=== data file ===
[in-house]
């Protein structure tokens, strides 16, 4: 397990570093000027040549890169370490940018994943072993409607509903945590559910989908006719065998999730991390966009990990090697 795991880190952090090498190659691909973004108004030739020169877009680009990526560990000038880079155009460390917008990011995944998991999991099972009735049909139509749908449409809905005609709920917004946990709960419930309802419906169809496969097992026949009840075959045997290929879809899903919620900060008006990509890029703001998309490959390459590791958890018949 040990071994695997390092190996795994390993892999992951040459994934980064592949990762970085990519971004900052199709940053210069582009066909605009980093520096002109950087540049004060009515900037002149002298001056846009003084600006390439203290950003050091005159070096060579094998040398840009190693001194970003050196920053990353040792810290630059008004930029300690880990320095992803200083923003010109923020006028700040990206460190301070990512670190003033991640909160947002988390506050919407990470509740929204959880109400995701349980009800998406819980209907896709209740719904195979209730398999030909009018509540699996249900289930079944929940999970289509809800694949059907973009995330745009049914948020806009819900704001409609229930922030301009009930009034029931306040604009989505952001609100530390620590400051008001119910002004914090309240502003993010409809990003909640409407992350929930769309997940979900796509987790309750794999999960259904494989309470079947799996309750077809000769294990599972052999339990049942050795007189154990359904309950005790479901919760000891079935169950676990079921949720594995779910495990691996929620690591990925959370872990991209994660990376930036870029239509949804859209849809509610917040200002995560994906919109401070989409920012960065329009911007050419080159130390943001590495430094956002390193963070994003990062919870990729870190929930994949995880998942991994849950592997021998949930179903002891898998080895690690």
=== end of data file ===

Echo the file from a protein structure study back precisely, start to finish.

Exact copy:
[in-house]
């Protein structure tokens, strides 16, 4: 397990570093000027040549890169370490940018994943072993409607509903945590559910989908006719065998999730991390966009990990090697 795991880190952090090498190659691909973004108004030739020169877009680009990526560990000038880079155009460390917008990011995944998991999991099972009735049909139509749908449409809905005609709920917004946990709960419930309802419906169809496969097992026949009840075959045997290929879809899903919620900060008006990509890029703001998309490959390459590791958890018949 040990071994695997390092190996795994390993892999992951040459994934980064592949990762970085990519971004900052199709940053210069582009066909605009980093520096002109950087540049004060009515900037002149002298001056846009003084600006390439203290950003050091005159070096060579094998040398840009190693001194970003050196920053990353040792810290630059008004930029300690880990320095992803200083923003010109923020006028700040990206460190301070990512670190003033991640909160947002988390506050919407990470509740929204959880109400995701349980009800998406819980209907896709209740719904195979209730398999030909009018509540699996249900289930079944929940999970289509809800694949059907973009995330745009049914948020806009819900704001409609229930922030301009009930009034029931306040604009989505952001609100530390620590400051008001119910002004914090309240502003993010409809990003909640409407992350929930769309997940979900796509987790309750794999999960259904494989309470079947799996309750077809000769294990599972052999339990049942050795007189154990359904309950005790479901919760000891079935169950676990079921949720594995779910495990691996929620690591990925959370872990991209994660990376930036870029239509949804859209849809509610917040200002995560994906919109401070989409920012960065329009911007050419080159130390943001590495430094956002390193963070994003990062919870990729870190929930994949995880998942991994849950592997021998949930179903002891898998080895690690």